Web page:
Home Business Autumn Statement 2023: When is it and how will it affect me?

Autumn Statement 2023: When is it and how will it affect me?

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The government will shortly announce its tax and spending plans for the year ahead.
The Autumn Statement affects the take-home pay and household budgets of millions of people, as well as setting out how much will be spent on key public services.
Chancellor Jeremy Hunt will deliver the Autumn Statement in the House of Commons on Wednesday, 22 November 2023.
The speech usually happens at lunchtime.
The Autumn Statement is one of the key financial events in the political calendar.
The chancellor updates MPs on the country's finances and the government's tax and public spending plans, based on the latest forecasts from the Office for Budget Responsibility (OBR).
The independent OBR, which checks the health of the economy, will present its own assessment of Mr Hunt's plans to Parliament.
Inflation is still high
Inflation – the rate at which prices rise – has fallen sharply since the high of 11.1% in October 2022, but households are still being squeezed.
The CPI measure of inflation was 4.6% in the year to October – down from 6.7% in September.
In January, the government pledged to halve inflation by the end of 2023.
The October CPI figure suggests it will do this, but the rate of inflation is still be more than double the Bank of England's target of 2%.
Growth has stalled
The Bank of England increased interest rates 14 times since 2021 to get inflation under control, but there are concerns the rises have weighed on economic growth.
Growth stalled between July and September, official figures show.
The Bank says the UK is likely to see zero growth until 2025, and has said interest rates will remain high – and may even rise further.
Government borrowing is soaring
Government borrowing costs have been mounting, meaning the Treasury has to pay back more in debt interest.
Some think that may leave Mr Hunt with less money to spend on public services, or make it harder to cut taxes.
However, official figures showed that government borrowing in September, while high, came in lower than most economists had expected, leading some to suggest the chancellor may have more room for giveaways than previously thought.
Income tax cuts
The chancellor is under pressure from his party to cut taxes.
On Sunday, Mr Hunt told the BBC's Sunday with Laura Kuenssberg that he wanted to put the UK on "the path to lower taxes" but would "only do so in a responsible way" that did not "sacrifice the progress on inflation".
When asked if he would cut income tax, he said he would not comment on a decision ahead of the statement.
A report in the Sunday Times said that cuts to income tax or national insurance were being considered by Mr Hunt.
The government should set out how much pensions will rise by from April 2024.
Under the so-called triple lock, the state pension is supposed to increase by the highest out of inflation (as measured by CPI the previous September), average earnings, or 2.5%.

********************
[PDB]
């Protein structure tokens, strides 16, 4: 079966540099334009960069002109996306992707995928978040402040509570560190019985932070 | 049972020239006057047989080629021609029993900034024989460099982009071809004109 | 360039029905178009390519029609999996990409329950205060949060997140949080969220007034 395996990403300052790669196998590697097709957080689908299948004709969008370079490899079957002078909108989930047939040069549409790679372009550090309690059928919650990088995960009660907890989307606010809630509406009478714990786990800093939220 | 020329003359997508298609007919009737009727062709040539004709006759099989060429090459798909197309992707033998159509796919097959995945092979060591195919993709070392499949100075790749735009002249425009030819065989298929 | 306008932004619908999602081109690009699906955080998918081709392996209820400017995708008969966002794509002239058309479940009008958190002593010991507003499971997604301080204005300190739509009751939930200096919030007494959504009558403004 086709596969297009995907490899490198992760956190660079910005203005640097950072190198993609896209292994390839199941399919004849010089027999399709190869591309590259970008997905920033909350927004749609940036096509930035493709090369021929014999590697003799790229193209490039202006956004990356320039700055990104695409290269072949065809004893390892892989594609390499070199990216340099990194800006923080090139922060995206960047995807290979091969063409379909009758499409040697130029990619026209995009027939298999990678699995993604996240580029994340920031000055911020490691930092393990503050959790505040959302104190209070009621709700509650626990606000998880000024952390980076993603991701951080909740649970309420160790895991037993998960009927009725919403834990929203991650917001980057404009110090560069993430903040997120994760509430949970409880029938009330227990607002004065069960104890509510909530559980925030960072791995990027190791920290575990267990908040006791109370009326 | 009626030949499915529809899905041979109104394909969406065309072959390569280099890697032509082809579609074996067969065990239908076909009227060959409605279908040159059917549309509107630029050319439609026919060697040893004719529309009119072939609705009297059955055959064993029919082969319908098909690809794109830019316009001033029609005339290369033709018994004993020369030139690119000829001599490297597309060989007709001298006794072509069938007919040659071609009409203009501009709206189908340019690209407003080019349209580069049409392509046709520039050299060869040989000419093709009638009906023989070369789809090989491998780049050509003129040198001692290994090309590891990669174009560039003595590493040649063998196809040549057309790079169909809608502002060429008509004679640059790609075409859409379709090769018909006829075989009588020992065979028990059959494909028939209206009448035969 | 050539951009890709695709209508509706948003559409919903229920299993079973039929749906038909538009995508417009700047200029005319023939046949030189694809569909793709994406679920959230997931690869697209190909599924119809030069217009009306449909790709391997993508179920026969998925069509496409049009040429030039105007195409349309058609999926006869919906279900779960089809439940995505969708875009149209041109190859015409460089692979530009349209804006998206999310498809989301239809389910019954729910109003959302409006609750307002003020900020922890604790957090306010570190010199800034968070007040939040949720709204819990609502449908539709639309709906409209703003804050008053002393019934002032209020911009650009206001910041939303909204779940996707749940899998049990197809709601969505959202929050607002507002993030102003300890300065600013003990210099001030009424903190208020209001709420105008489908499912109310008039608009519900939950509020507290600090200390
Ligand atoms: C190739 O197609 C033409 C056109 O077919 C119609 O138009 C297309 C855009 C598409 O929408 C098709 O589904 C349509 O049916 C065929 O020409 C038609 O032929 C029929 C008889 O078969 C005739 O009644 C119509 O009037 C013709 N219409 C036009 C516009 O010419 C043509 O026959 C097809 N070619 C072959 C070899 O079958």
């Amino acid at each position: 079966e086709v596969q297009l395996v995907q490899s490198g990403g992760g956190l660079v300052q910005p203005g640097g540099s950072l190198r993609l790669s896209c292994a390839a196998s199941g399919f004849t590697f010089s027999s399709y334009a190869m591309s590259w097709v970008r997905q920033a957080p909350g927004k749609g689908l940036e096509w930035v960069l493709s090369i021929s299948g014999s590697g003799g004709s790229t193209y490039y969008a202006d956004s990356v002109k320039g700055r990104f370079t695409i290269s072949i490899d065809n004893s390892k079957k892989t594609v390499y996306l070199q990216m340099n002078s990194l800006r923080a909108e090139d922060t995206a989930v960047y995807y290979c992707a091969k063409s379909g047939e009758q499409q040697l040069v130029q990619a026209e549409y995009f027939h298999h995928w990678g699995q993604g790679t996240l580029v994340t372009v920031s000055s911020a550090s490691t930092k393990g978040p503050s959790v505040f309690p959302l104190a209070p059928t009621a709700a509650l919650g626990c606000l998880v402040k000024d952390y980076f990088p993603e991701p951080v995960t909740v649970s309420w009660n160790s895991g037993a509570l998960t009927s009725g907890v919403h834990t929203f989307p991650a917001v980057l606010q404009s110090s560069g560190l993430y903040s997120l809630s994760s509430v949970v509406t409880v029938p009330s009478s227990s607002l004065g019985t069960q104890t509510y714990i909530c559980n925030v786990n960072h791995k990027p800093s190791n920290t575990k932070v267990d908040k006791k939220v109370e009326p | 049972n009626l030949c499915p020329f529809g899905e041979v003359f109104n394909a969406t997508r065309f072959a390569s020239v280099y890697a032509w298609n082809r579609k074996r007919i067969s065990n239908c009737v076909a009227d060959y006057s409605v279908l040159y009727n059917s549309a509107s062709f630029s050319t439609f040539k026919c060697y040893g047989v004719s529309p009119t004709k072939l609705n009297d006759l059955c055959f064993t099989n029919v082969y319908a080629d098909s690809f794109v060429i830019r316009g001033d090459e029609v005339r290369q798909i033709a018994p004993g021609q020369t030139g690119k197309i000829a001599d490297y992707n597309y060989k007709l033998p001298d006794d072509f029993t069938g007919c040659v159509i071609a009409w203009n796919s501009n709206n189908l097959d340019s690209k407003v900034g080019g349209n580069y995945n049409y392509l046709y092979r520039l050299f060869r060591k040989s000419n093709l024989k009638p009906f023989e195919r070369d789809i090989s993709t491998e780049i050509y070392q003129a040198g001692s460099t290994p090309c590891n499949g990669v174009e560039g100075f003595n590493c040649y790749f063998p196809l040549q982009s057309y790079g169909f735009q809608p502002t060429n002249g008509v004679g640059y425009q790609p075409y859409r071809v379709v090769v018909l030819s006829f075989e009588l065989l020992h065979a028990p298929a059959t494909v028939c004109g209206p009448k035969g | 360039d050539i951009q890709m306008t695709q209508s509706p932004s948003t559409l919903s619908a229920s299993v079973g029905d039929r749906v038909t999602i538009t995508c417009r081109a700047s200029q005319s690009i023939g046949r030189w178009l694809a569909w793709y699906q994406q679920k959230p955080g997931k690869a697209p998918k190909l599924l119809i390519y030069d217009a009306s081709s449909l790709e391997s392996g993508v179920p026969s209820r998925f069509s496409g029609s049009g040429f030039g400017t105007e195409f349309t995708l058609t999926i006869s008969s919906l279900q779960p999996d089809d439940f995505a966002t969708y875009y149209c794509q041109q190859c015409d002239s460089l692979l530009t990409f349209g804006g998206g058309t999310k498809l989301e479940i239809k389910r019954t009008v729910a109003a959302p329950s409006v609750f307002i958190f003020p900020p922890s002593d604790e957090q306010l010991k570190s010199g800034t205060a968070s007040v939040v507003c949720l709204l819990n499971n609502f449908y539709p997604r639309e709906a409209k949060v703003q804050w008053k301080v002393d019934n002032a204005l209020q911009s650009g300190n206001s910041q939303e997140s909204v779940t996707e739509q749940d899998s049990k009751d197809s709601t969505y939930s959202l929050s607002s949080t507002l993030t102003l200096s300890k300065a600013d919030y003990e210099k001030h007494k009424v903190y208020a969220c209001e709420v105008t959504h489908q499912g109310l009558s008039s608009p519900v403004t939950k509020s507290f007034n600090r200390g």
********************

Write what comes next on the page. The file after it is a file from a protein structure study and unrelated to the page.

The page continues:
This year, earnings growth is highest at 8.5%. But the Treasury may not honour that figure.
Instead, ministers may use earnings data that strips out the impact of bonuses and one-off payments. That would mean an increase of 7.8%, saving about £1bn.
Tougher benefits rules
Under the government's Back To Work Plan benefit claimants who fail to find work for more than 18 months will have to undertake work experience placements.
If they refuse they will lose access to their benefits for a period,under the rules that will be announced in the Autumn Statement.
There has also been speculation that the government could change how it sets the rate at which benefits increase for the next financial year. It is a move that could save billions of pounds for the Treasury but could also squeeze households on low incomes.
Traditionally, the inflation rate in September is used and this year it was 6.7%. But the government could instead base the increase on October's lower rate of 4.6% in order to save money.
First-time buyers
The government is considering expanding its mortgage guarantee scheme to help more first-time buyers borrow with a 5% deposit.
The scheme was extended for 12 months to finish in December 2023, but may continue for another year.
Green stamp duty rebate
New homeowners who make their properties more energy efficient within two years could receive a partial stamp duty rebate, according to the Telegraph.
The plan was recommended by the Energy Efficiency Taskforce, which the chancellor set up in last year's Autumn Statement.
Inheritance tax and stamp duty
Despite Mr Hunt having publicly ruled out tax cuts, ministers are apparently exploring a possible cut to inheritance tax (IHT).
IHT is currently charged at 40% over the tax-free threshold of £325,000, but the press reports have suggested ministers are considering reducing the rate or scrapping the tax.
Meanwhile, the i newspaper reported a cut to stamp duty was being considered.
Individual savings accounts (ISAs)
Reports suggest the chancellor may shake up the tax-free individual savings account (ISA) market.
He could launch a combined cash-and-shares Isa to encourage more investment in the UK stock market.
Some parts of the Autumn Statement affect the whole of the UK.
However, the governments of Scotland, Wales and Northern Ireland also make some tax and spending decisions independently – although Northern Ireland doesn't currently have a functioning executive.
If the Westminster government announces extra spending for England, the other nations get an equivalent extra sum of money.
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